Ever wonder why exterior doors on homes and buildings swing inward? Interior doors typically swing outward. When opening a door inside of a home or building, you’ll probably push it away from you. Exterior doors, though, typically swing inward.
All About the Hinges
Doors are installed using hinges. Most doors feature a set of three hinges, which connect them to the adjacent frame. The placement of the hinges will determine the direction in which the door swing.
Doors will generally swing in the direction of the knuckle. If you see the knuckle of the hinges while standing inside of your home, the door will likely swing inward. The knuckle shouldn’t be visible from the outside of your home, in which case the door will swing inward.
Prevents Hinge Removal From the Outside
Most exterior doors swing inward for security purposes. As previously mentioned, most doors will swing in the direction of the knuckle. Hinges consist of two leafs that join together to form a knuckle. With that said, the leafs are connected to each other with a pin. After pressing the two leafs together, you can drop a pin through the center of the formed knuckle to connect them.
Exterior doors that swing inward are usually more secure than their outward-swinging counterparts. The hinges will only be visible from the inside of the home or building. Therefore, burglars and other nefarious individuals won’t be able to easily remove them. They won’t be able to see the hinges, so they won’t be able to pop out the pins holding the leafs together.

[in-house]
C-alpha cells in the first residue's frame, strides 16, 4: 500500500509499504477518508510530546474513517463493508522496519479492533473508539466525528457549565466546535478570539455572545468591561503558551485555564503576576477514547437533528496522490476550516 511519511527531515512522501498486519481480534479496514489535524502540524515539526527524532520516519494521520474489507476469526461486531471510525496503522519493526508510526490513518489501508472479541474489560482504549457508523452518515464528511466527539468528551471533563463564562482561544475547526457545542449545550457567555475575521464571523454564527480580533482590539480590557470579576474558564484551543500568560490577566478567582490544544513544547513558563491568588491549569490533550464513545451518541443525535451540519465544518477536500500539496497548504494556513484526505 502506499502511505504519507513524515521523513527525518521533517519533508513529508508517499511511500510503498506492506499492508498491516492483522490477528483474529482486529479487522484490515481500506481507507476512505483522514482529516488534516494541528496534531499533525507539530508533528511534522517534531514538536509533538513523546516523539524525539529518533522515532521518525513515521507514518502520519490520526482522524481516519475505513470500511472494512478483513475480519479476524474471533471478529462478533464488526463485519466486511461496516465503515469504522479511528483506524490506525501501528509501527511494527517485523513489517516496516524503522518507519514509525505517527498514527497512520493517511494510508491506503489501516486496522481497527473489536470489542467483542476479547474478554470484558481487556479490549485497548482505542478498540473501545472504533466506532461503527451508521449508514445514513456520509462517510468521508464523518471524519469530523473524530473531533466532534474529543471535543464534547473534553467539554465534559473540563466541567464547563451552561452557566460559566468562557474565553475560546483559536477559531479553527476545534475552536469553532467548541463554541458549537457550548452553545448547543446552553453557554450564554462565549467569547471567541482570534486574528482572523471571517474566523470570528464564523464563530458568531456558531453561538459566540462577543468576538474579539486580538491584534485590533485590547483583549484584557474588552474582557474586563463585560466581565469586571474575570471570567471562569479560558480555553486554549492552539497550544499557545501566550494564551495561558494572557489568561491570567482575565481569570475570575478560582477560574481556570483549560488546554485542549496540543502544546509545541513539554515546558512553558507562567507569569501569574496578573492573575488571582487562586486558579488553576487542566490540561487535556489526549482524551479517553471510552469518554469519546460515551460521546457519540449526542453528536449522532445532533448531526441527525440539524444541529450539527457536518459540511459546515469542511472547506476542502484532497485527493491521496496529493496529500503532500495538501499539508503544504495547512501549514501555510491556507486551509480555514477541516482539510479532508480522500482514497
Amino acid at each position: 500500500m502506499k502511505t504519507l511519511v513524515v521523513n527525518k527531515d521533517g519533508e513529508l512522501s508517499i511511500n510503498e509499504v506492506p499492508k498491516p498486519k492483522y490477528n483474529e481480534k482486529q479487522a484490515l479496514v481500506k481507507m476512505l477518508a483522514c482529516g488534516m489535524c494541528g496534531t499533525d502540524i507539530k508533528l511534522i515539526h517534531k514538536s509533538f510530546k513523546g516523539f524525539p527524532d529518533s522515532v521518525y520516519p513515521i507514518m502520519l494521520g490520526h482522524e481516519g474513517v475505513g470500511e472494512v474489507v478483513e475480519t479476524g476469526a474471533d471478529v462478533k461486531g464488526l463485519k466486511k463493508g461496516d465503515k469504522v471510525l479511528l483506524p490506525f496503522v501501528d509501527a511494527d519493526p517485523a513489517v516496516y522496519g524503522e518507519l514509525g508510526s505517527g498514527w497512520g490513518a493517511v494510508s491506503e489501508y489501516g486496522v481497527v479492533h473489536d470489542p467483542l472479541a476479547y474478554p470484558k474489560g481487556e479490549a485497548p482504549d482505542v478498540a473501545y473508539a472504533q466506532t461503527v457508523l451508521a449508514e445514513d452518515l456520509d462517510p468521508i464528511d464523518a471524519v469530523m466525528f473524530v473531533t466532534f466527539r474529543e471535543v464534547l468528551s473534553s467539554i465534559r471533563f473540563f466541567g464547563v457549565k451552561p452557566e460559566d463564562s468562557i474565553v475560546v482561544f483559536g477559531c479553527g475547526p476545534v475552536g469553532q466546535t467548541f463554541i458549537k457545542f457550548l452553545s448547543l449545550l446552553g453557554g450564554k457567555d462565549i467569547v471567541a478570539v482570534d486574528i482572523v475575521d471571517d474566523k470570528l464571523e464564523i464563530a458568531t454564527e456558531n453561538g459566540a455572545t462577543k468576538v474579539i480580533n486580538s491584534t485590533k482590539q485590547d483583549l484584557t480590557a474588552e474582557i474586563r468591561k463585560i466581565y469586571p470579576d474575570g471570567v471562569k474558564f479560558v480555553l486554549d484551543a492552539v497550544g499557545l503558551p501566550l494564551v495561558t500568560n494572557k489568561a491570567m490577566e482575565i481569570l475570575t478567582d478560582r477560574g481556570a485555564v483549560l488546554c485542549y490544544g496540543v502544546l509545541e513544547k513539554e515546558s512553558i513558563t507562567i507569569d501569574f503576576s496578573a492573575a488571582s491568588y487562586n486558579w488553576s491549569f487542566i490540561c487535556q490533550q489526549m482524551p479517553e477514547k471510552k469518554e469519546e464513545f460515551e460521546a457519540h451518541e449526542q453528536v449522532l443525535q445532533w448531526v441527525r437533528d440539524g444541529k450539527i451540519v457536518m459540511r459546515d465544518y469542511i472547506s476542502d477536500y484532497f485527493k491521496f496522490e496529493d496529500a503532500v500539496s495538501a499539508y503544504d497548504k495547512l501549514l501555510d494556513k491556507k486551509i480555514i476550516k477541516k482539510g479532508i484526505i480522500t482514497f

The Rise of Security Hinges
In recent years, security hinges have become a popular alternative to traditional door hinges. Security hinges look like most other hinges. They have two leafs that form a knuckle in the center. The difference is that security hinges can’t be easily disassembled or removed from the outside.
Security hinges are often used for outward-swinging exterior doors. While most exterior doors do, in fact, swing inward, some of them swing outward. Outward-swinging exterior doors are more resistant to severe weather than inward-swinging doors. When installing outward-swinging exterior doors, homeowners and building managers may want to use security hinges.
Some security hinges are designed with a non-removable pin. You can’t remove the pin after inserting it through the center of the knuckle. Other security hinges are designed with special tabs that lock their leafs together. Regardless, they all offer a high level of security — even for outward-swinging exterior doors.